Burbot, also known as loche, were reported as caught in autumn, winter or spring using hooks, nets, weirs or traps [1, 5, 8, 9, 18, 25, 28, 32, 33, 37, 38]. Mackenzie Delta Inuvialuit and Waswanipi Cree caught burbot with nets. Waswanipi used nets only during spawning season in February and March and monitored the nets twice a day; hooks were also used [27, 28]. The Peel River Kutchin primarily used hooks, but they also caught burbot incidentally in nets set for other fish . The Attawapiskat (Western Cree) used baited bone hooks and the Fort Nelson Slave used weirs [8, 9, 18]. The Ingalik caught them using winter traps, into which they were steered by weirs. The burbot were retrieved from the traps with special rakes six to eight feet long .
The Attawapiskat Western Cree attached hooks to a pole set in ice, usually setting twenty to thirty hooks concurrently . Inupiat of Northwest Alaska fished by jigging with four-barbed hooks which were usually baited, and often used sinker lures made from mammoth tooth that looked like small fish. Sinker lure holes were drilled for the line . The Fort Nelson Slave usually built their fish weirs during the summer, setting them in shallow creeks or rivers .
The Peel River Kutchin were reported to prepare the flesh in three ways: broiled, roasted or boiled. When broiling, they parted the flesh, keeping it open with willow branches. It was roasted by laying the entire fish beside a fire with a shielding log operating as an oven. When boiling, the fish was sliced in slivers and added to a basket of water containing hot stones .
Burbot liver was noted as a delicacy among various Indigenous Peoples including the Peel River Kutchin, circumpolar Indigenous Peoples, Lillooet, and Shuswap [25, 29, 33]. The Chalkyitsik Kutchin of Alaska avoided the flesh, consuming only the roe and liver ; however, the Champagne and Aishihik, Vuntut Gwich’in and Teslin Tlingit, ate the liver, stomach and roe occasionally, but usually ate only the flesh .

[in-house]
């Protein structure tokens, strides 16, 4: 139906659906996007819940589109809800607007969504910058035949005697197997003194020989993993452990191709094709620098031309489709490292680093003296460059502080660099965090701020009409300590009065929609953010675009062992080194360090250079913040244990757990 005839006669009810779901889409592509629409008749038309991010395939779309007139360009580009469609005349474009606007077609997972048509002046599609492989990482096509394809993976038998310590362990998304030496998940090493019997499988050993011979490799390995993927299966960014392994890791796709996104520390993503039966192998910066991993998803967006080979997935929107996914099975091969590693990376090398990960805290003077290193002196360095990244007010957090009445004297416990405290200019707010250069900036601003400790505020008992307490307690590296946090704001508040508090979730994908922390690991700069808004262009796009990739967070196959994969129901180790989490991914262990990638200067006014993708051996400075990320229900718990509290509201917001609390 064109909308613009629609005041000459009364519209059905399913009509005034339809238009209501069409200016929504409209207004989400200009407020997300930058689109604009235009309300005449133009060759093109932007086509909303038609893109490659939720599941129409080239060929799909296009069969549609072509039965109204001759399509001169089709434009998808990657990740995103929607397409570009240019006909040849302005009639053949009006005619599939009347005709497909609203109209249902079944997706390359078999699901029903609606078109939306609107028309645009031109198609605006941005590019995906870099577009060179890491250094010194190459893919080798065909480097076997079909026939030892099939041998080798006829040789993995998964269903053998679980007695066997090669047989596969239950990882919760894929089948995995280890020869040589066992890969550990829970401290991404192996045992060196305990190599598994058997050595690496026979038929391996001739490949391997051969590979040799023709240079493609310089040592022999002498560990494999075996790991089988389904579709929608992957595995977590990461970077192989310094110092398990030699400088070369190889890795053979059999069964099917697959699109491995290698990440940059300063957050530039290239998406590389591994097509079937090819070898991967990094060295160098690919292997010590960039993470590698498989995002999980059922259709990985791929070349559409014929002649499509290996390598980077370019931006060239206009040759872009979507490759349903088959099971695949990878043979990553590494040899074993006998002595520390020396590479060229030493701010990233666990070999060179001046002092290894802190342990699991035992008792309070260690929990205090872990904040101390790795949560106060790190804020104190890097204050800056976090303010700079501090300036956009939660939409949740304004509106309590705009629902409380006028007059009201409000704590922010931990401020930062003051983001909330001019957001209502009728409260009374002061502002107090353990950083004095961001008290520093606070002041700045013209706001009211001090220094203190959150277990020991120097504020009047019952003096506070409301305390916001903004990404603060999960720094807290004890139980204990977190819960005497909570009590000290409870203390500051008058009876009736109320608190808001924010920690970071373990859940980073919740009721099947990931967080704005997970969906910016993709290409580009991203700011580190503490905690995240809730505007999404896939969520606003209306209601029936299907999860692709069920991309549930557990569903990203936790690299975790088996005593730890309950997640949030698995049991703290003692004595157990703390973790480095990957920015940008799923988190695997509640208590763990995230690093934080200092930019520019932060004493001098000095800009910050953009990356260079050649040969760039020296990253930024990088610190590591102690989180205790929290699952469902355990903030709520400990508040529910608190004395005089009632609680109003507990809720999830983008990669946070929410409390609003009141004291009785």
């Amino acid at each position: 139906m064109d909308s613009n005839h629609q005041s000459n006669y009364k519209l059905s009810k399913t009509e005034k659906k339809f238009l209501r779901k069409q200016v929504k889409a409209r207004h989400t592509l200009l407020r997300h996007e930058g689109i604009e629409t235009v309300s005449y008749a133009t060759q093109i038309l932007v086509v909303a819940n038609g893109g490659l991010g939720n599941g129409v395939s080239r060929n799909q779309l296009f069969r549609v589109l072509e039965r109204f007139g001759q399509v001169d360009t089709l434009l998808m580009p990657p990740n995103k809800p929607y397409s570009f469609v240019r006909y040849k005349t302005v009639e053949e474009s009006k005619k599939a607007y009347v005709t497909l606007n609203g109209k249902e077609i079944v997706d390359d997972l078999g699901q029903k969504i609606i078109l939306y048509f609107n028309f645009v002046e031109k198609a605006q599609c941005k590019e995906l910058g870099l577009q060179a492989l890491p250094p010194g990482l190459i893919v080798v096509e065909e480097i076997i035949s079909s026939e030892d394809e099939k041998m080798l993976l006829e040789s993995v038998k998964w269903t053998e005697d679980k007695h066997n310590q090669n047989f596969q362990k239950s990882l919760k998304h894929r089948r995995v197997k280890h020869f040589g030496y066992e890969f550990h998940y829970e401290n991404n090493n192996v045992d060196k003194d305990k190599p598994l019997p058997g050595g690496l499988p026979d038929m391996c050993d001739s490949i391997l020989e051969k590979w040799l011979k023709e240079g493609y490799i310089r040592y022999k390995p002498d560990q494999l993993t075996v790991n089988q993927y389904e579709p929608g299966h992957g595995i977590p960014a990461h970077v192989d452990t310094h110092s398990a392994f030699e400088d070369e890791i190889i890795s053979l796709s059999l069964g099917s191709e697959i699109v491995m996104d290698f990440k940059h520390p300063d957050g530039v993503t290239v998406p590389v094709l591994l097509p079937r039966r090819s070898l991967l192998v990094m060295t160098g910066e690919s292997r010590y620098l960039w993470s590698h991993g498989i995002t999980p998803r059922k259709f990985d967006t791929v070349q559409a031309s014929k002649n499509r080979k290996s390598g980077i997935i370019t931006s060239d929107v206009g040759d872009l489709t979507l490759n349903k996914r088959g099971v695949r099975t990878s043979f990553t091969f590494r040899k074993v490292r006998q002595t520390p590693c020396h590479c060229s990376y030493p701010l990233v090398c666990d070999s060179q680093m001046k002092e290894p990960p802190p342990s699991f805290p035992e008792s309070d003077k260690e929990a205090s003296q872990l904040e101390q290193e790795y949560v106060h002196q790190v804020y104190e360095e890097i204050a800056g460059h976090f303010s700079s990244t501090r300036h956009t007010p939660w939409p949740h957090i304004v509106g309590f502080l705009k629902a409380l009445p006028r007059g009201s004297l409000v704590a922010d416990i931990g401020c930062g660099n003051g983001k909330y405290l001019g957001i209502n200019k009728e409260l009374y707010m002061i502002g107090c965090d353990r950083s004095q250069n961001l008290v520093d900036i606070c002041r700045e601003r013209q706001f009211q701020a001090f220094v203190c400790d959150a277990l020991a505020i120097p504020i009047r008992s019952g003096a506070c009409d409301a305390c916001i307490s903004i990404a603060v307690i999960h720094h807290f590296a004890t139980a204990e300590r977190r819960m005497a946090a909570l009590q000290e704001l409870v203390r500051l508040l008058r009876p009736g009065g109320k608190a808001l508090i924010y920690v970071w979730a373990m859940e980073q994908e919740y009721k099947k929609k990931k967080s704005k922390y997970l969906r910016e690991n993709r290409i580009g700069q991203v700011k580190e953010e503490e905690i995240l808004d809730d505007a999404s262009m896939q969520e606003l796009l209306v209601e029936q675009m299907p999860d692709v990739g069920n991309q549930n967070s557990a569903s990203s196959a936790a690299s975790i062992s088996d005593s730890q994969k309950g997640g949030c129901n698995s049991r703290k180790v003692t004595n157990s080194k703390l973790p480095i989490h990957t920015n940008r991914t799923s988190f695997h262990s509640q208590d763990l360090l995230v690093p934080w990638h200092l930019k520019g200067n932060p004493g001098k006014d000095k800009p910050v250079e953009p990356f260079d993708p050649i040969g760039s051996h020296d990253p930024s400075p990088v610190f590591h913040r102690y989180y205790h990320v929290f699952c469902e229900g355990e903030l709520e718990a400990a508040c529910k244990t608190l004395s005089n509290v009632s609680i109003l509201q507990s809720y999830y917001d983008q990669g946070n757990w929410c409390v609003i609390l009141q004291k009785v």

The Sahtu/Hareskin Dene (Sahtu) ate raw and baked burbot flesh, liver and skin and also ate burbot eggs and head [10, 13, 16, 17]. The Attawapiskat (Western Cree) ate the flesh and liver, the latter being described as “good as cod liver oil”. They considered burbot a delicacy but did not consume its head because “it had too many bones” . The Chandalar Kutchin relished the liver because it added fat to their diet . The Dogrib used drying as one method of preparation. The fish was scaled, slashed through the backbone and stomach, and finally boned, removing the entrails, but leaving the head in place. The carcass was dried on a stick with the head up and stored in cotton bags or cardboard or wood boxes. The dried fillets and dried dorsal sections were pounded and ground; fine powdery shreds could be stored in bags and then cooked with fat (often caribou tallow or lard) and cooled to harden. At times, berries such as cranberries and roe were added to the mixture to make a fish pemmican .
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